New Balance 860v4 Review


I was recently given the opportunity to wear-test New Balance’s stability shoe, the 860 (now in its fourth version) thanks to the kind folks at NB providing me with a pair, on the house.  My last NBs were from sometime around 1999, a beautiful pair of RC1s that weighed somewhere around 2.6 oz and fit like a dream.

RC1

Until fairly recently, NB was most-associated with gray trainers worn by middle-aged men with pleated khakis but, friends, the times they are a-changing.  NB has gone on a style tear as of late to compliment the signing of top runners like Andy Baddeley and Jenny Barringer Simpson.  I mean, these are not your grand-daddy’s walkin’-around shoes:

NB 1260v3

NB 1260v3

So let’s get to the 860v4, which uses NB’s proprietary T-Beam technology coupled with high-density EVA foam and ABZORB® Crash Pad to provide stability for overpronators.  According to the NB website: “T-beam is a lightweight, flexible TPU shank engineered to deliver optimum torsional stability and arch support through a unique center beam design.”  The closes comparison in terms of both pronation control  and fit would be the Brooks Adrenaline.  For those interested in the more technical specs of the 860, it features a 12 mm heel-toe drop, is built on NB’s PL-12 last, and weighs 10.9 oz for a men’s size 9.  Looking at the picture below, you can see the higher-density EVA foam as the gray portion of the midsole on the left shoe pictured.  You can also see the NB crash pad that contributes to the shoe’s stability.

Outsole

Here’s what the rest of the world will see when you lace up your 860s.

Profile

And here’s what a plane will see:

Top

If there’s one word to use to describe the 860 v4, it’s “workhorse.”  If you’re looking for a wisp of a shoe that is little more than a slice of rubber between your foot and the road, keep on looking.  If, however, you are looking for a great blend of cushioning, stability, and responsiveness, then the 860 might just be the shoe you’ve been looking for, particularly if you need a bit more room in the toe box, as I do.

I’ve put roughly 40 miles on my 860s now and have been very happy with the results.  the ride of the shoe feels cushioned without being mushy – the kind of shoe that won’t protest if you want to throw in some uptempo miles during your long run.  The 860 will accommodate both mid-foot and heel strikers equally, though I think the mid-foot strikers will find a more responsive ride as the shoe can trend toward the clunky side when heel-striking.  No one is going to mistake any stability shoe for a racing flat, but the 860s do exactly what they are designed to do, and they do it exceptionally.  One observation, the 860 seems to have a rather high cuff, so I’d suggest wearing something like the Run.Com Performance Crew Socks, which it just so happens are 50% off at Greater Boston Running Company.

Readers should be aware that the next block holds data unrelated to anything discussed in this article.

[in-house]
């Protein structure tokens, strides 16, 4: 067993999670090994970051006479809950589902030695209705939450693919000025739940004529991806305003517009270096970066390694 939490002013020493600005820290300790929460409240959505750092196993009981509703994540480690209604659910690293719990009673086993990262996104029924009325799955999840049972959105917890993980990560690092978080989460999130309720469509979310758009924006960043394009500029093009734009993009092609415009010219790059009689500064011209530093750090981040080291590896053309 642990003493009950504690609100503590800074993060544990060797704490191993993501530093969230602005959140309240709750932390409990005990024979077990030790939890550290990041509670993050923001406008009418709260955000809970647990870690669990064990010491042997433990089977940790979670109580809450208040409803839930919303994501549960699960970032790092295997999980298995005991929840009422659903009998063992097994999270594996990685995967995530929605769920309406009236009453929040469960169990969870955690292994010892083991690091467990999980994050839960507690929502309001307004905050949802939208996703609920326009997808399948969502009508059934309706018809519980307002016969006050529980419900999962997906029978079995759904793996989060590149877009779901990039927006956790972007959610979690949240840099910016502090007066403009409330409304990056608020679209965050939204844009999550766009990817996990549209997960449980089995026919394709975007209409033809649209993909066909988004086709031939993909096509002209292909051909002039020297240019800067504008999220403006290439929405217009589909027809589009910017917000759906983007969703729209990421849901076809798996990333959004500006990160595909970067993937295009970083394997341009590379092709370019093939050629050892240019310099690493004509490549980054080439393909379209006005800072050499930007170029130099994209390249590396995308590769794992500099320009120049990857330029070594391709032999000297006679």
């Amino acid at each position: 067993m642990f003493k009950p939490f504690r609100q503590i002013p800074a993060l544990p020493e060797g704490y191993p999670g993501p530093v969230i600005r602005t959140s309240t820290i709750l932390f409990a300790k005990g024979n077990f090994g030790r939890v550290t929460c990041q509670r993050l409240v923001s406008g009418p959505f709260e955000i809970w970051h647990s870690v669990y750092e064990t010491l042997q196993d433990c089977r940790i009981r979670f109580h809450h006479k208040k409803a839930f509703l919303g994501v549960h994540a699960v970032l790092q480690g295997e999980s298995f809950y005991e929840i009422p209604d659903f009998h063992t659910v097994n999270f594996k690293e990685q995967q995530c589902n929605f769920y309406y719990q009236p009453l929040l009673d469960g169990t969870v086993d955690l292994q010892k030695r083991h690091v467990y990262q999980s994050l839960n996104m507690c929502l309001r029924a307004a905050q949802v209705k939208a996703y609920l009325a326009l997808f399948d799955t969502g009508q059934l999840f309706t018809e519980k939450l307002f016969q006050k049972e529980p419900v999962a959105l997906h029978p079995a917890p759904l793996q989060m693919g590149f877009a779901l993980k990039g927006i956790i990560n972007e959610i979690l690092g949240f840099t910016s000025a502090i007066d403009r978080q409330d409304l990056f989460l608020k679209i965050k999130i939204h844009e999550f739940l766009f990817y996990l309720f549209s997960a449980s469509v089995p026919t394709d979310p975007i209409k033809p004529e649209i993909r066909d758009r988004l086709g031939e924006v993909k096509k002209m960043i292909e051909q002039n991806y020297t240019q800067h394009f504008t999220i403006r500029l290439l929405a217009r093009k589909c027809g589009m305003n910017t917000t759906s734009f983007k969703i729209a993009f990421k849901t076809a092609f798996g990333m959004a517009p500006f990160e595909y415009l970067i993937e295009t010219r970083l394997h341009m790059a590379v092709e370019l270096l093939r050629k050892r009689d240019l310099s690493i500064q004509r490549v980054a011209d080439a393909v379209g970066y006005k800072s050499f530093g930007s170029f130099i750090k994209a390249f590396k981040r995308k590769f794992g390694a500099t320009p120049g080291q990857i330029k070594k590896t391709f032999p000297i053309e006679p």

The takeaway?  If you over-pronate and are looking for a stability shoe on the lighter end of the spectrum without sacrificing cushioning, try on a pair of New Balance 860s!

Note: I received these shoes free of charge from New Balance thanks to my employment at Greater Boston Running Company.  All opinions expressed are my own and have not been influenced in any way by NB or GBRC.

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7 Responses to “New Balance 860v4 Review”

  1. Janet Simons Folger Says:

    I was just at a New Balance store today looking at and trying on the womens 860v4 and was told not onlly that it has an 8mm heel toe drop but also the it is a neutral shoe and not at all for over pronators – so what gives? I was about to order a pair tonight (they didn’t have the color I wanted at the store) but am now reluctant. I have high arches, supinate and want an 8 mm drop. Hoping to hear back – Janet

    • Michael R. Says:

      The 860 is most definitely a stability shoe, not a neutral shoe by any stretch. I got the heel toe drop from NB’s site, but that’s not to say it’s necessarily correct.

  2. jan Says:

    I just bought these today in The Netherlands. I came from the Asics 2170 which I liked for it’s stability and lightness but they lacked a comfortable fit, cushioning and durability I also had the Brooks Glycerine 10 which I liked for it’s wider fit and cushioning and for it’s durability .Not enough support for me obviously which I tried to compensate with inlay soles and they were way too heavy for races.
    These NB 860 V4 seem to be my perfect shoe. I’ve tried the Asics 2000 2 and they weren’t near as comfortable and stabil as the NB. I really hope they are durable as well.

  3. jan Says:

    What i just found out and what I really like is that they are being made in the United Kingdom. Not China or Vietnam. The last time I wore shoes being made in the EU must have been in the Eighties ;).

  4. Julia Says:

    I went in to be fitted for running shoes today and I was told I have very flexible ankles, narrow heels, and a low arch. I was recommended this shoe, but I have never been told I overpronate. I run about 40 miles/week and do mainly road running and hills. I was recommended this and the Brooks Addiction. Would you agree with this?

    • Michael R. Says:

      Hi Julia, thanks for the question! Without seeing how you run, it’d be tough to say what the right shoe is, but I would not ever recommend a shoe just based on flexible ankles and a narrow arch. Moreover, there’s a fairly substantial difference between the 860 and the Addiction. The Brooks Adrenaline is a much closer comparison to the 860. Good luck!

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